A game of brinkmanship has begun with the U.S. and Russian leaders seeking to outmaneuver each other as the war festers. If Ukraine and its Western backers have the advantage for now, that edge is by no means secure.

Seven months into the war, its resolution appears more distant than ever and its reverberations more dangerous. Perhaps not since the Cuban missile crisis six decades ago have U.S. and Russian leaders confronted each other so explicitly and sharply on the danger of nuclear war.

As Olaf Scholz, the German chancellor, has said, the United States and its Western allies have been trying to use “all means possible” to help Ukraine “without creating an uncontrollable escalation.” But the risk of that escalation, possibly the start of World War III, just grew, because what constitutes a strike “inside Russia” may now be defined differently by Putin.

Full of anger and venom, portraying Ukraine as the headquarters of neo-Nazis and the West as a giant engine of “Russophobia,” Putin appeared as deluded about the neighbor he attacked as he was in his Feb. 24 speech that announced the war.

He has downsized Russia’s military ambitions in Ukraine — upended by the Russian defeat in Kyiv and recent battlefield setbacks in the northeast — without downsizing his obsessions over Russian humiliation at the breakup of the Soviet Union three decades ago.

A Ukrainian soldier near the city of Izium, Ukraine, Sept. 17, 2022. (Nicole Tung/The New York Times)

On Wednesday, as in February, he accused Ukrainian authorities, falsely, of genocide against ethnic Russians. He boasted of nuclear weapons that are “more advanced” than the West’s. He made wild allegations about the threat to Russia. He alluded, for example, to “statements by some high-ranking representatives of leading NATO states about the possibility and admissibility of using weapons of mass destruction — nuclear weapons — against Russia.”

There is no evidence of this.

Putin “claimed he had to act because Russia was threatened. But no one threatened Russia and no one other than Russia sought conflict,” Biden said.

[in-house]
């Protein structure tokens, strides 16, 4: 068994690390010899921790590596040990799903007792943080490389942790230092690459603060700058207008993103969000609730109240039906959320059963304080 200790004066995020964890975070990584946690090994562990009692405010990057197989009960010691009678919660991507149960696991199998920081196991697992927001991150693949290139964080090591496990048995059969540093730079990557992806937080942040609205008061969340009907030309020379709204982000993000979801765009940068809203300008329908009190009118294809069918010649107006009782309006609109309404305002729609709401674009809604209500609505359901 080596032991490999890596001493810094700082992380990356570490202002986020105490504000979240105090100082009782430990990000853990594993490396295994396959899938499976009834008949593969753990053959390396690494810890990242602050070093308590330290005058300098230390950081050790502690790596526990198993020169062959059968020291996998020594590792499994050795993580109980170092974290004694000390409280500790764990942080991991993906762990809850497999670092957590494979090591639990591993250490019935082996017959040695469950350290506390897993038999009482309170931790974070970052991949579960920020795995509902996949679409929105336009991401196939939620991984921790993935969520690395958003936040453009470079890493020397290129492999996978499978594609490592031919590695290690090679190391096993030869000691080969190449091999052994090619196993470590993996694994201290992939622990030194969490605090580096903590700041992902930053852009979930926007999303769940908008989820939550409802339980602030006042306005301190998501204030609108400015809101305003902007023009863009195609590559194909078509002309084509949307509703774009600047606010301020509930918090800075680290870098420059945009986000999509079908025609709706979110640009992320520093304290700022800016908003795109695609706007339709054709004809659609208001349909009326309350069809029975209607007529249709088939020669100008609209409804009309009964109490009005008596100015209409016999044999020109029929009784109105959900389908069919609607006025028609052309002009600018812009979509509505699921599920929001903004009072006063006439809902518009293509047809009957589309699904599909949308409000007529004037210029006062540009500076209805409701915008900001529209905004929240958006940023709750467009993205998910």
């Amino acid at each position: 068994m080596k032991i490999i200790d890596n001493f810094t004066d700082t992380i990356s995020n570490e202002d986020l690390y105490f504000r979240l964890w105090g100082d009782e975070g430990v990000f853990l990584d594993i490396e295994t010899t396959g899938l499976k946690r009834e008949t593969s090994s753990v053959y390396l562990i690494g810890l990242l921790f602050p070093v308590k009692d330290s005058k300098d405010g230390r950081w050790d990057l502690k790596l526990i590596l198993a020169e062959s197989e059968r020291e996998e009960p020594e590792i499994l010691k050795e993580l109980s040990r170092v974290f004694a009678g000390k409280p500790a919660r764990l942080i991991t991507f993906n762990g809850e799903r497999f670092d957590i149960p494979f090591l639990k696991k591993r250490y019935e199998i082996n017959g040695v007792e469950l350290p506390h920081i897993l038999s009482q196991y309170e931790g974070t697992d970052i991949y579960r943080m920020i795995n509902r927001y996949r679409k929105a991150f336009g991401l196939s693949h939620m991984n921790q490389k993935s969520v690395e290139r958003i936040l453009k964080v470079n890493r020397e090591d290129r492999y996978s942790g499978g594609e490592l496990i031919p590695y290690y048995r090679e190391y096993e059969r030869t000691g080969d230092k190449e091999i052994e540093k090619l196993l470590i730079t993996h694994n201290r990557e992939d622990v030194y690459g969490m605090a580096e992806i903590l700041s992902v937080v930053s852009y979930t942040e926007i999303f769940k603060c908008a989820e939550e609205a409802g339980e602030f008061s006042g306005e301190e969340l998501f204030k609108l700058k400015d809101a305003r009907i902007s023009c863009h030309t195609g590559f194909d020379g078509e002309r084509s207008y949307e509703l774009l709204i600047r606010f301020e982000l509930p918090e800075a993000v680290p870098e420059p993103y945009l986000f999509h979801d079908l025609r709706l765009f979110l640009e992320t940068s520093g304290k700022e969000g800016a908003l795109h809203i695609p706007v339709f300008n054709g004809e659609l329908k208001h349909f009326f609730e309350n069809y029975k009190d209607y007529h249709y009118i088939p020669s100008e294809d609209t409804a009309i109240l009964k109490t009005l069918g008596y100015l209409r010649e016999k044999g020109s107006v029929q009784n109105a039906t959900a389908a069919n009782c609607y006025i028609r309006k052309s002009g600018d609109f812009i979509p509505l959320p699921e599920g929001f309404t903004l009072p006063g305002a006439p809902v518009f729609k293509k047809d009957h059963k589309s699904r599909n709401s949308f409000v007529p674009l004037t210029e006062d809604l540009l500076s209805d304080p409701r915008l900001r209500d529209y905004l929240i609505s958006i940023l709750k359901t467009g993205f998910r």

The speeches came on the eve of a winter that will be hard in Europe, with inflation and energy costs rising, and days before an Italian election Sunday in which a far-right candidate, Giorgia Meloni, is the favorite. The European extreme right has generally been sympathetic to Moscow, although Meloni’s own position appears to be evolving.

Up to now, Biden has been very effective in cementing Western unity. But while the Biden administration has little apparent faith in diplomacy with Moscow at this stage, France and Germany still seek the dialogue with Russia that President Emmanuel Macron of France mentioned in his speech Tuesday to the United Nations, a dialogue judged necessary, he said, because “we seek peace.”

President Emmanuel Macron of France addresses the 77th session of the United Nations General Assembly at U.N. headquarters in New York on Sept. 20, 2022.  (Haiyun Jiang/The New York Times)

Not at any price, however. Macron’s position has hardened. He presented a stark picture of a world hovering on the brink of war and brutal division as a result of Russia’s “imperial” aggression.

He said the world was close to “an enlarged era of conflict, a permanent one, where sovereignty and security will be determined by force, by the size of armies.” It was imperative, he insisted, that those remaining neutral — an apparent reference to India and China, among others — speak out.

“Those who are silent today are, despite themselves, or secretly, serving the cause of the new imperialism,” Macron said.

The Russian attempt to rebuild the imperium lost at the dissolution of the Soviet Union finds itself at a treacherous crossroads. After multiple military setbacks, Putin spoke from a weaker position than the one he held seven months ago.

“The situation is very dangerous because Putin is in a trap,” Bermann said.

This article originally appeared in The New York Times.